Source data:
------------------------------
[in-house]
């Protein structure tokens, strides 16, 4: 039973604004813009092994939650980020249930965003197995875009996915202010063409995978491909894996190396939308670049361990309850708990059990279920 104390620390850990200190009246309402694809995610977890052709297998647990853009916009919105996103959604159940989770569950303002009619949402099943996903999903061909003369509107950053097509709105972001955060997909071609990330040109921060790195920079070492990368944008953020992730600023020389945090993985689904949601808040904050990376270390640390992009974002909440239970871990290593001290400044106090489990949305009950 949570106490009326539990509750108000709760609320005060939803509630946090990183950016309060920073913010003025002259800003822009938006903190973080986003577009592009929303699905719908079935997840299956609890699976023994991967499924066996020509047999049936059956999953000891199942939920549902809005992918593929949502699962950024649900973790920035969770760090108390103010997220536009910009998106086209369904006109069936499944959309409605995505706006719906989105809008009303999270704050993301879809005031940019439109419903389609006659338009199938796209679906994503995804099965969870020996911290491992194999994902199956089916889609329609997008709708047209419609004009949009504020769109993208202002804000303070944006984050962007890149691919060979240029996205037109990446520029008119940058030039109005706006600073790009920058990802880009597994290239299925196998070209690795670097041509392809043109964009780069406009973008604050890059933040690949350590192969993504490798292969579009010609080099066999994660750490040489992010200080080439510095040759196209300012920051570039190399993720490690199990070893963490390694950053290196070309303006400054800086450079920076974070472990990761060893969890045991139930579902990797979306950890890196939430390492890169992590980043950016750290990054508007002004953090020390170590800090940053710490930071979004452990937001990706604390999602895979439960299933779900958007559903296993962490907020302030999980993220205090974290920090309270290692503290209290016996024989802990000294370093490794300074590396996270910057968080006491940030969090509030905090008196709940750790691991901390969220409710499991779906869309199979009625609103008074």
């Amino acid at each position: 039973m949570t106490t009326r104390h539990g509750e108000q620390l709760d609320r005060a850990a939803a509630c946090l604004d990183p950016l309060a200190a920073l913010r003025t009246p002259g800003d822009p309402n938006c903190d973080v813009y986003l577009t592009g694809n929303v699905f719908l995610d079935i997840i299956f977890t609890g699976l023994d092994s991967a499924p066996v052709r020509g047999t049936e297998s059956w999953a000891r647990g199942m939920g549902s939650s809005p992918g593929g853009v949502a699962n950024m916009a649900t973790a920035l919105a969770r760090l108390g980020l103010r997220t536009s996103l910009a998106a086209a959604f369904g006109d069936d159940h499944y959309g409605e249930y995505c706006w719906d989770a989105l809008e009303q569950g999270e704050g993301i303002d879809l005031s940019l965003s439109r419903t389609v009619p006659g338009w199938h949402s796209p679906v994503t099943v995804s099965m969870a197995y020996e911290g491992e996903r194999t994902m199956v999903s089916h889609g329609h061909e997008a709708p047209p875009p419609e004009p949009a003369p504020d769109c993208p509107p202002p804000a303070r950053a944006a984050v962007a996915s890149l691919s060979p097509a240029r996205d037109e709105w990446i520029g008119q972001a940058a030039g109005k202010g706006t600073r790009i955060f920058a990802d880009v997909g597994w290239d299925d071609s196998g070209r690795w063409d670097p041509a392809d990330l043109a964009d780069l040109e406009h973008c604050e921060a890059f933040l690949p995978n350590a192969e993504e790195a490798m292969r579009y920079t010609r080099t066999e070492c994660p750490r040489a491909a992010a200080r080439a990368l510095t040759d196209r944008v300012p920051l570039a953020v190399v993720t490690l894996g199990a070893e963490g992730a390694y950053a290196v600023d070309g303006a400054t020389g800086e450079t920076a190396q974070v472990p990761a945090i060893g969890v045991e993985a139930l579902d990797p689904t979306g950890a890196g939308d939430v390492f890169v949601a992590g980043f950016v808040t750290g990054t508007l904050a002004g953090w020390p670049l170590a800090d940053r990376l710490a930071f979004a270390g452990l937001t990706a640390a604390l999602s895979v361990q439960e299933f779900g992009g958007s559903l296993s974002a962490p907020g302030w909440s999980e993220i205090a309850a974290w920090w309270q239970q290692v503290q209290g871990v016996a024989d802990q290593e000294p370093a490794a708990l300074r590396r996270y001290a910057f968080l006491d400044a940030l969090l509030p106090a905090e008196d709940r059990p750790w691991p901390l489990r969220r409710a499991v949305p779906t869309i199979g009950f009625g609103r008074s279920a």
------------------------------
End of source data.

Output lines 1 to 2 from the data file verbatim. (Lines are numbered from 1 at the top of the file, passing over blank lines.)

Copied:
[in-house]
């Protein structure tokens, strides 16, 4: 039973604004813009092994939650980020249930965003197995875009996915202010063409995978491909894996190396939308670049361990309850708990059990279920 104390620390850990200190009246309402694809995610977890052709297998647990853009916009919105996103959604159940989770569950303002009619949402099943996903999903061909003369509107950053097509709105972001955060997909071609990330040109921060790195920079070492990368944008953020992730600023020389945090993985689904949601808040904050990376270390640390992009974002909440239970871990290593001290400044106090489990949305009950 949570106490009326539990509750108000709760609320005060939803509630946090990183950016309060920073913010003025002259800003822009938006903190973080986003577009592009929303699905719908079935997840299956609890699976023994991967499924066996020509047999049936059956999953000891199942939920549902809005992918593929949502699962950024649900973790920035969770760090108390103010997220536009910009998106086209369904006109069936499944959309409605995505706006719906989105809008009303999270704050993301879809005031940019439109419903389609006659338009199938796209679906994503995804099965969870020996911290491992194999994902199956089916889609329609997008709708047209419609004009949009504020769109993208202002804000303070944006984050962007890149691919060979240029996205037109990446520029008119940058030039109005706006600073790009920058990802880009597994290239299925196998070209690795670097041509392809043109964009780069406009973008604050890059933040690949350590192969993504490798292969579009010609080099066999994660750490040489992010200080080439510095040759196209300012920051570039190399993720490690199990070893963490390694950053290196070309303006400054800086450079920076974070472990990761060893969890045991139930579902990797979306950890890196939430390492890169992590980043950016750290990054508007002004953090020390170590800090940053710490930071979004452990937001990706604390999602895979439960299933779900958007559903296993962490907020302030999980993220205090974290920090309270290692503290209290016996024989802990000294370093490794300074590396996270910057968080006491940030969090509030905090008196709940750790691991901390969220409710499991779906869309199979009625609103008074």